Wednesday, August 8, 2012

Chasing the Wind by Pamela Binnings Ewen

Chasing the Wind by Pamela Binnings Ewen is part mystery and part romance and all about relationships and many kinds of love.  It is set in 1977 New Orleans with a cast of characters that are so real that you feel like you are living the story right along side of them.

New Orleans is a character in itself--a city that invites mystery and transactions of every kind--a fitting back drop for events and collisions to take place.

Amalise Catoir is a young lawyer who is recovering physically and emotionally from an abusive marriage, and is getting by with a little help from her friends-- Jude, her best friend from childhood and Rebecca, her lawschool pal who is now dating Jude.

When Bingham Murdoch, a larger than life businessman flies into New Orleans with a mega real estate deal to be handled by Amalise's law firm, she is put on the team to make it happen. Thrilled to be a part of this potential career launcher, she gives it her all--until she starts to realize how it will affect the old neighborhood destined for demolition.

Amalise must decide how far she is willing to go to remain true to her heart.

Chasing the Wind is about life, love, healing, and second chances. It is beautifully written and I look forward to reading more by this amazing author.

(Please read on for more information.)

This week, the
Christian Fiction Blog Alliance
is introducing
Chasing The Wind
B&H Books (August 1, 2012)

Pamela Ewen


Until recently retiring to write full time, Pamela Binnings Ewen was a partner in the Houston office of the international law firm of BakerBotts, L.L.P., specializing in corporate finance. She now lives just outside New Orleans, Louisiana, with her husband, James Lott.

She has served on the Board of Directors of Inprint, Inc., a non-profit organization supporting the literary arts in Houston, Texas, as well as the Advisory Board for The New Orleans Pirate’s Alley Faulkner Society, and currently serves on the Board of Directors of The Tennessee Williams Festival in New Orleans; Pamela is a co-founder of the Northshore Literary Society in the Greater New Orleans area. She is also a member of the National League of American Pen Women.

Pamela’s first novel, Walk Back The Cat (Broadman & Holman. May, 2006) is the story of an embittered and powerful clergyman who learns an ancient secret, confronting him with truth and a choice that may destroy him.

She is also the best-selling author of the acclaimed non-fiction book Faith On Trial, published by Broadman & Holman in 1999, currently in its third printing.

Although it was written for non-lawyers, Faith On Trial was also chosen as a text for a course on law and religion at Yale Law School in the Spring of 2000, along with The Case For Christ by Lee Stroble. Continuing the apologetics begun in Faith On Trial, Pamela also appears with Gary Habermas, Josh McDowell, Darrell Bock, Lee Stroble, and others in the film Jesus: Fact or Fiction, a Campus Crusade for Christ production.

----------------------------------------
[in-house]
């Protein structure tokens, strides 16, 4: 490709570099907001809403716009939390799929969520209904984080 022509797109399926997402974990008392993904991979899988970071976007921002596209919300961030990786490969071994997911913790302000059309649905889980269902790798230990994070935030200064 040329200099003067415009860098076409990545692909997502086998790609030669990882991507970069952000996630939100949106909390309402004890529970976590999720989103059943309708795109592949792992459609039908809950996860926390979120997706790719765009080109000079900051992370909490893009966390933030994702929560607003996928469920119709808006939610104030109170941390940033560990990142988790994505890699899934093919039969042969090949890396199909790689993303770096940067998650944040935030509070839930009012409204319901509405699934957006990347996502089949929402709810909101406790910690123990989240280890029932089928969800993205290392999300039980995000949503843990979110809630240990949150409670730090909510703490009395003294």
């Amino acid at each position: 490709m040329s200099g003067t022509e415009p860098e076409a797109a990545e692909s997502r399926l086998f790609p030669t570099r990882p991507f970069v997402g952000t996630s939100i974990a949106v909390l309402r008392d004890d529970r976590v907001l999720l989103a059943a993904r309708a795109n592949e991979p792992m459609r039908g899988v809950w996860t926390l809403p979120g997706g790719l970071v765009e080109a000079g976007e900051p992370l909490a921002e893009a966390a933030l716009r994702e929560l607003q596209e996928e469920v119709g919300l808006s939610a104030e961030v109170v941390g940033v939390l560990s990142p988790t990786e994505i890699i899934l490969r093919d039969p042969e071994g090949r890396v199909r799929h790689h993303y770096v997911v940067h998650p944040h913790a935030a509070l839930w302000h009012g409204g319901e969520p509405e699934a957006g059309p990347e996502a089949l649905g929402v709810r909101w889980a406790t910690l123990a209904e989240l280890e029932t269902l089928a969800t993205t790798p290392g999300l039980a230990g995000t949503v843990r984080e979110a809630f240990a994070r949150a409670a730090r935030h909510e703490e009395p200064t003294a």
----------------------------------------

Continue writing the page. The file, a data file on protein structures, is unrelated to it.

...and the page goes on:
Pamela is the latest writer to emerge from a Louisiana family recognized for its statistically improbable number of successful authors. A cousin, James Lee Burke, who won the Edgar Award, wrote about the common ancestral grandfathers in his Civil War novel White Dove At Morning.

Among other writers in the family are Andre Dubus (Best Picture Oscar nomination for The Bedroom; his son, Andre Dubus III, author of The House of Sand and Fog, a Best Picture Oscar nomination and an Oprah pick; Elizabeth Nell Dubus (the Cajun trilogy); and Alafair Burke, just starting out with the well received Samantha Kincaid mystery series.      


At 8:47 A.M. on Wednesday, October 12, 1977, new-to-town businessman Bingham Murdock flew his small plane into New Orleans, banking it in such a way that a ray of sunshine shot through the city at light speed.

Amalise Catoir saw the flash from her sixteenth floor law office window. Finally feeling alive after the death of her abusive husband, she imagined seeing the plane was a fate for her eyes only; a special connection between the unknown giver and she, the recipient of light.

But someone else saw it, a six-year-old Cambodian refugee in foster care for whom a sudden burst of brightness reminds him of artillery fire.

Destined to cross paths with the man and the child, Amalise doesn’t yet know the deeper spiritual lesson she will learn: that we are responsible not only for the things we do, but also for the things that we don’t.

If you would like to read an excerpt of Chasing The Wind, go HERE.


michelle said...

Sounds like a great read. One word came to mind immediately - serendipity...
(I always associate New Orleans with good old-fashioned jazz...)

Dana said...

I love books set in the seventies. :)

Cheryl Klarich said...

Michelle--you are so right! After I wrote the review I thought of the word "serendipity" too!!
(Right on!)

Dana--Thank you for checking this out. I think you'd love this book!!

Jennifer Shirk said...

wow, sounds good, and what a different time period to choose too.

Cheryl Klarich said...

Hi Jennifer!
I loved this book--It had a touch of Grisham's novel The Pelican Brief (better!).

Bless you!